March is usually the month when everything starts blooming, depending on the region. If you have a yard, you can do many things this month. So, what yard work can you do in March?
There are several things you can do in March with spring around the corner. These include cleaning the debris, aerating the soil, getting all the seeds, fertilizing the garden, pruning trees and shrubs, planting trees, preparing the garden soil, testing the soil pH, and making your compost bin.
However, it’s impossible to predict how March will turn out. So, you shouldn’t be in a hurry. Make sure the soil is workable before you start anything. Here, we discuss the yard work you can do in March.
1. Clean Debris in The Yard
March is the time to start cleaning up your yard. After the winter, you’ll have to do lots of things in the yard. Rake any leftover leaves. You may also need to mow the grass. If you have a garden or plant bed, you also need to clean it up. Mowing your grass will stimulate the root system as the planting season begins. Ensure that you mow short so that you can reduce any weed growth.
You may also need to remove the pieces of dead grass gathered above the soil. However, you could leave some dead grasses in the soil and let them break down naturally. If they’ve accumulated too fast, they could prevent the air and moisture from reaching the grass. In that case, it could weaken your lawn. You can remove them using a rake or dethatch machine. Renting the machine will cost you a few bucks.
2. Aerate the soil
One of the best ways to prepare your soil for the new season is to aerate it. You can rent an aeration machine from home centers and hardware stores in your area. Aerating the soil at the start of the season will let water and air reach the roots of anything you plant there.
3. Get all the Seeds You Need
You should have all the seeds you need before the spring starts. It’s not until the rain starts before you visit the seed store to get what you need. If you’re planning to start gardening, get all the seeds you need and organize them based on the planting dates.
4. Fertilize the garden
As you’re preparing for a new planting season, you should also ready the garden beds. There’s no better way to do this than adding fertilizers to the soil. Once you’ve fully prepared the soil, fertilize the bed. You can also add a crabgrass preventer to the soil. This will ensure that weeds won’t grow on your garden bed when the weather turns warm enough.
If you’ve added a weed barrier, make sure you don’t disturb the topsoil. After adding the fertilizer and weed barrier, water it thoroughly. But if you’re planning to reseed your grass, you shouldn’t add a crabgrass preventer. That’ll prevent any grass seeds from sprouting.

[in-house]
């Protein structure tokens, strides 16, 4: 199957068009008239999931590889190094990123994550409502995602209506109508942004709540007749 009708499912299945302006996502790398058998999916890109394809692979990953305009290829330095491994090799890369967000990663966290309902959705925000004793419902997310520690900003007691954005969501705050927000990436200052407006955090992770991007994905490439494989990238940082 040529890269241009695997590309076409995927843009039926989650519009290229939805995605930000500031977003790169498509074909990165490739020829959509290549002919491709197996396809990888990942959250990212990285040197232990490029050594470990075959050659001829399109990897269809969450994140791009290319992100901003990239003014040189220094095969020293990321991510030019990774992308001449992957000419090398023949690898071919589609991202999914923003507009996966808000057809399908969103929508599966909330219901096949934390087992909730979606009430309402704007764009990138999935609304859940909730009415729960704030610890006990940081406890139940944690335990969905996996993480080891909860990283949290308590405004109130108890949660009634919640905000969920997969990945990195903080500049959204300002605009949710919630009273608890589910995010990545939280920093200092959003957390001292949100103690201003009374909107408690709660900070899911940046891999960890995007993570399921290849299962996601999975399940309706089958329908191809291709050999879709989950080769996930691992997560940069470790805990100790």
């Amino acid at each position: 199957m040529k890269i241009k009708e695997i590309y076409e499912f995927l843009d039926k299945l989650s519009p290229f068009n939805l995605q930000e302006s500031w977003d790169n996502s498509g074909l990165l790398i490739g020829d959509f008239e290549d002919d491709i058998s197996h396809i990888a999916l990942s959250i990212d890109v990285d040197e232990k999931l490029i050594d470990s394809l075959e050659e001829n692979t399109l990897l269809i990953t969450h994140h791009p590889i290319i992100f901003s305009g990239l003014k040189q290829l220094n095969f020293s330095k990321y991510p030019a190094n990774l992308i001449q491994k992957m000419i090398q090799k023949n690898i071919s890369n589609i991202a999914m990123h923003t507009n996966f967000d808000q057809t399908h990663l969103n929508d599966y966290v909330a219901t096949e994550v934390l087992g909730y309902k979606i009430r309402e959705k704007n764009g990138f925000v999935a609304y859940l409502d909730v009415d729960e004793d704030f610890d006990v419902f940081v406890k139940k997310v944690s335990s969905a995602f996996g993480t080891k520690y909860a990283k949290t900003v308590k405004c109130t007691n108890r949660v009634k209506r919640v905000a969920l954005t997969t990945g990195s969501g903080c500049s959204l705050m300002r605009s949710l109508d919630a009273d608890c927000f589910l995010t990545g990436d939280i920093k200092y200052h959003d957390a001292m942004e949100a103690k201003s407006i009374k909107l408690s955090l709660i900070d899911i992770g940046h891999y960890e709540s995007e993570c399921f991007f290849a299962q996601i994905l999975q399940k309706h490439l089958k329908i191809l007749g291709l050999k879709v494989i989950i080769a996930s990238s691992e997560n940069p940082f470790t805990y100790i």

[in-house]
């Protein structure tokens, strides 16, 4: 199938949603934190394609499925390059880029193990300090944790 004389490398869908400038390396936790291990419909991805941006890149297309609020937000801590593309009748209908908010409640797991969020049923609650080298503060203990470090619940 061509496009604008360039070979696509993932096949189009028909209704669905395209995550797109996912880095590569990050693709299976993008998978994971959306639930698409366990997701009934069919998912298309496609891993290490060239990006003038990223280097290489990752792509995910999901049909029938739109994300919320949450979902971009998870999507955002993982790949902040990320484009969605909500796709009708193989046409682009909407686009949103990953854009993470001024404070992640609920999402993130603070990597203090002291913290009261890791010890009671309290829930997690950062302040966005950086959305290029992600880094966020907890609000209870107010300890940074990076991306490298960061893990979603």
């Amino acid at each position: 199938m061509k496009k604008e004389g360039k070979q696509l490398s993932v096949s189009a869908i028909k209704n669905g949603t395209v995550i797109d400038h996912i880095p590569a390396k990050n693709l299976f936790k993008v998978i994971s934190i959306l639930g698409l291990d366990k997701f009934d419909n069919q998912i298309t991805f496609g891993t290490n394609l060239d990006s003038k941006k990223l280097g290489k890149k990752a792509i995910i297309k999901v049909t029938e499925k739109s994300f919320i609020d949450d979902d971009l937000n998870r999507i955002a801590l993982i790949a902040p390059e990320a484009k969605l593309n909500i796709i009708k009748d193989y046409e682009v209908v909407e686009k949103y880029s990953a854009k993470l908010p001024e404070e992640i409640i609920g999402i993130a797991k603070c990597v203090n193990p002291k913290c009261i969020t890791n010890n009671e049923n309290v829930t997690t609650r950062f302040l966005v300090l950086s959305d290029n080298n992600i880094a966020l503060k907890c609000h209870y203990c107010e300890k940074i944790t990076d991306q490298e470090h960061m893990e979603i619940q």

5. Prune Trees and Shrubs
Prune the non-flowering shrubs and trees in your yard once the snow has subsided. If you have any shrubs or trees that flower in the fall, summer, or spring, prune them. However, you shouldn’t prune any bleeding trees that you might have in your yard, such as maple, birch, etc. Wait till the leaves start developing again.
It’s also possible that winter storms affected some of the trees or shrubs in your yard. In that case, March is a good time to clean them up and prune them up. But if a tree or shrub has been damaged by cold or frost, you should wait until the growth starts before touching them. If you covered your tree trunks with protective wraps or burlap during the winter, now is the time to remove them.
6. Plant Trees
March is also a good month to plan all container-grown and bare-root shrubs and trees. This allows them to take root before the season fully blooms. As soon as the soil becomes workable, make sure you transplant any shrub or tree. It’s best to do it before they start leafing. In March, you can also plant roses, bitches, dogwoods, cherries, oak trees, etc. You’re good to go as long as the soil is waterlogged or frozen.
7. Prepare the Garden Soil
Once the soil is dry enough to work it, it’s time to start preparing the soil. You can tell if the soil is workable by whether it crumbles when you squeeze it. If it turns into a mulch, you might want to wait a bit, so you don’t compact the soil. Let it dry out before you do anything on the soil. It’s even better not to walk in the garden until you’re sure the soil is workable.
As for your flower garden with perennials, March is the time to loosen the winter mulches. Ensure you do it carefully to prevent damage and remove all dead foliage. If your soil has a high alkaline level, you should apply sulfur to the soil around plants that prefer acid, such as rhododendrons, azaleas, dogwood, hollies, etc.
8. Test the Soil pH
You can also test the soil pH if you didn’t test it the previous year. This guides you in getting the right fertilizer. There are several soil test kits that you can use. You can also send your soil to the lab for testing. However, you don’t need to test your soil every year. Once every two to three years is okay. If it’s the first time you’re using the soil, you may need to test it. But if the soil has been doing well for the past few years, you may not have to bother. There’s nothing to worry about if you’ve found a natural way to enrich the soil using compost, mulch, or green manure.
9. Make Your Own Compost Bin
If you don’t have a compost bin yet, you can start now. It’s something to keep you occupied while the weather is still cold. As the temperature gets warmer, the compost pile will cook naturally. It’s best to start very early like this, so you’ll have the compost ready by the time you want to start planting.
March is an exciting month for anyone with a garden in their yard. You can do several things while you wait for the spring to start. It’s important to make plans for the season, and you can keep a journal to make things more interesting.